I still don't get cryptomoncomonmon (5, Informative)

ostrich2 (128240) | about 11 years ago | (#7025842)

I understand the book, I just can't come up with a feasible reason why someone would want to read it. I did, I'm sorry to say, and I wanted to tear my eyes out for the last 600 pages or so. I actually considered not finishing it when I was about 20 pages from the end, and to this day, I wish I had.


So am I interested in another 900 pages from an author without any apparent editor? No. I'm not interested in reading chapter upon chapter of stuff that has absolutely no bearing on the plot, is uninteresting in its own right, and will be forgotten as soon as the next totally unnecessary twist.


The thing that Neal seems to forget is that the essence of writing is deciding what to leave out. Until he figures that out or hires an editor that can make the decision for him, I'll pass.

senility (0)

Anonymous Coward | about 11 years ago | (#7025850)

Hits hard and fast, and is especially merciless to sci fi writers. (Note, does not apply to fantasy writers as most of them are born retarded and have nowhere to go but dowwwwwwwn)

Doorstop - (0, Flamebait)

CompWerks (684874) | about 11 years ago | (#7025854)

Is that an insult or compliment?

Stephenson (5, Insightful)

Dan Weaver (646556) | about 11 years ago | (#7025882)

Stephenson is a really excellent author. Although I'm usually left a bit unsatisfied by his books' endings - particularly Diamond Age - this may only be because at the end of his books I wish there were still five hundred pages to go! He is particularly good at populating his worlds with characters who are, for lack of a better phrase, really exceptionally cool. I can't think of any other author whose characters reach a comparable level of out-and-out badassitude - Gibson doesn't even come close.

I also think that he pressents some interesting and worthwhile takes on politics and modern society, particularly in his portrayal of the faithful. Traditional religion and social conservatism often end up dismissed and/or mocked in scientific and technical communities, but Stephenson manages to present them in a new light and to depict a world where faith and appreciation of traditional values does not necessarily mean intolerance or being terminally lame. :) He is able to present versions of morality and faith that are at once true to their roots and capable of thriving in the modern world. Examples that spring to mind are his descriptions of Juanita's efforts to reinvigorate Catholicism in Snow Crash, his depiction of Avi in Cryptonomicon, and the long homage to Victorianism and Midwestern America that is Diamond Age.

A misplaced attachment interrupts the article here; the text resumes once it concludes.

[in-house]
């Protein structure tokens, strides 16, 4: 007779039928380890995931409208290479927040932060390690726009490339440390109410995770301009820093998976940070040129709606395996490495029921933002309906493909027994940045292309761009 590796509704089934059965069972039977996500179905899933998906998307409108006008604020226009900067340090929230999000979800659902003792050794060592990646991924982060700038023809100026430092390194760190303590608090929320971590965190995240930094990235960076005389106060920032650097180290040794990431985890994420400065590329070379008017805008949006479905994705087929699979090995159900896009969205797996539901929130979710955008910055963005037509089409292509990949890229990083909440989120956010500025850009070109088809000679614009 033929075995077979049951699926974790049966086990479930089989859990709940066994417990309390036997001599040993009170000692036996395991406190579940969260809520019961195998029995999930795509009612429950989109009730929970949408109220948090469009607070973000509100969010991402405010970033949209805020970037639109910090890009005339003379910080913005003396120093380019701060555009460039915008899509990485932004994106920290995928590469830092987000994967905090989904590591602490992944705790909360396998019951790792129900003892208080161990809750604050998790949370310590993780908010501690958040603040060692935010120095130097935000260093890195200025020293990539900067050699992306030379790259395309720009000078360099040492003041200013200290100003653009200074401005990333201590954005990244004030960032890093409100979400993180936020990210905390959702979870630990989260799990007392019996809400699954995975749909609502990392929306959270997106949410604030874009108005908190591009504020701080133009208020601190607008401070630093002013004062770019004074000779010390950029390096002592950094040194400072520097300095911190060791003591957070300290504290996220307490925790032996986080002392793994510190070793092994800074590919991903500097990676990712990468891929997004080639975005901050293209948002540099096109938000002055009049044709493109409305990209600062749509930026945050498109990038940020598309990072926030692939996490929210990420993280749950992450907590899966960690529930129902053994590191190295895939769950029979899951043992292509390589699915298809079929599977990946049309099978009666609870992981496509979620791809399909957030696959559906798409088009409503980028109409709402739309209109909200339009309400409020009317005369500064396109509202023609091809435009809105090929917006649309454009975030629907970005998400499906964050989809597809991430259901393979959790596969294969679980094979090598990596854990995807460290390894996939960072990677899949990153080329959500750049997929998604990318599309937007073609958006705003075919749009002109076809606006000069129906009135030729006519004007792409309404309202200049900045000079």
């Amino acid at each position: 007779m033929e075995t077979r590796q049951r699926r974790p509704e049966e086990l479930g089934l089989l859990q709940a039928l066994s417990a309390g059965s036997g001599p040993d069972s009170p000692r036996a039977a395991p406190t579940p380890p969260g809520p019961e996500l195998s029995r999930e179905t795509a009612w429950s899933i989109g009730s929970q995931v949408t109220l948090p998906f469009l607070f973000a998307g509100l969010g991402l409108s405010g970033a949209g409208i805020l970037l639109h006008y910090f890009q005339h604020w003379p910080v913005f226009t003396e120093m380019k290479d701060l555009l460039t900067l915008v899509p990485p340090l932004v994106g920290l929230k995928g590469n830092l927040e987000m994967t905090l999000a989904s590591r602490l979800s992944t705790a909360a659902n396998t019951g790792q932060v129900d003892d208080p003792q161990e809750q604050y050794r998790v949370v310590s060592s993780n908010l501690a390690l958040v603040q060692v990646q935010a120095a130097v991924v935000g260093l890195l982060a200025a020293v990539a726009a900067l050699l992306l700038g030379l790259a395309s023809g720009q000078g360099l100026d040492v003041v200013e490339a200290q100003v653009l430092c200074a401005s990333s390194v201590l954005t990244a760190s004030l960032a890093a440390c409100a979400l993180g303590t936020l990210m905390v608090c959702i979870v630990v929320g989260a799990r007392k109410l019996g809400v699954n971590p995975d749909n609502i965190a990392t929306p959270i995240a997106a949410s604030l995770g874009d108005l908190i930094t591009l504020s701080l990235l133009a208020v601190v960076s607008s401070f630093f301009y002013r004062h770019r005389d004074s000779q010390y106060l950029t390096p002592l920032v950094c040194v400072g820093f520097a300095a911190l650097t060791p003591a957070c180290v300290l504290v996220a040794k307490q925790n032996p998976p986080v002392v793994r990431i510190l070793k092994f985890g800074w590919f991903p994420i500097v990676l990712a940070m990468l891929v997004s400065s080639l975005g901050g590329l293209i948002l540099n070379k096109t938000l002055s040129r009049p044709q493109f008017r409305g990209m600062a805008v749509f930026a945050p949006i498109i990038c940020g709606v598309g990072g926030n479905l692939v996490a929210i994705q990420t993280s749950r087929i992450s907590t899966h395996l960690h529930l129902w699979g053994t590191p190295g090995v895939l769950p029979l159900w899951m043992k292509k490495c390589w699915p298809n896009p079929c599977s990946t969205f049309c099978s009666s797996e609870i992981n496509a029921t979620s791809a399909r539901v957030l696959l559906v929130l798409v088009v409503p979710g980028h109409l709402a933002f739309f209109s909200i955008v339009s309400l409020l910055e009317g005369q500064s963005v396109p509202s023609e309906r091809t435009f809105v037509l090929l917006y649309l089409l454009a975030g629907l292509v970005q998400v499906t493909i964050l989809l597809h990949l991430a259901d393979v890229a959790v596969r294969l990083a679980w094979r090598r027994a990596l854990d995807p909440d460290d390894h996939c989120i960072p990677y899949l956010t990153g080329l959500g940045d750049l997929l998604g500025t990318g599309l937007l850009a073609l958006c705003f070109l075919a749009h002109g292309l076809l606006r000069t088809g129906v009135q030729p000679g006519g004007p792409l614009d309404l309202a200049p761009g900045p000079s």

Has Neal been reading jwz? (2, Interesting)

mt-biker (514724) | about 11 years ago | (#7025888)

I know that Neal Stephenson doesn't much enjoy contact with his readers, so this is perhaps the best place to ask this question. Maybe someone on Slashdot even has an answer. :)

Anyone else suspect a connection between Randy's wisdom-tooth episode and this [jwz.org] blog entry from Jamie Zawinski on the same subject? Or is it just my own experience with dental surgeons that makes me cringe at both of these?

Science Fiction Definitions (3, Insightful)

sielwolf (246764) | about 11 years ago | (#7025893)

First, let's make it clear that Quicksilver is not science fiction. It's historical fiction, occasionally about science, for people who like science fiction, i.e. geeks. It has math, optics, and vivisection, but no computers, no code, and no high-speed pizza delivery.

Personally this does sound like SF. Merriam-Webster describes SF as "fiction dealing principally with the impact of actual or imagined science on society or individuals or having a scientific factor as an essential orienting component." Futuristic elements to the science is a common trait, but not a defining characteristic. So Quicksilver is pure SF just like William Gibson's Pattern Recognition is SF, even though its just dealing with meme-passing and culture creation. Heck, a caveman perfecting the flint spear with an atl-atl is SF. The interaction of man and science is the key, not the nature of the science itself.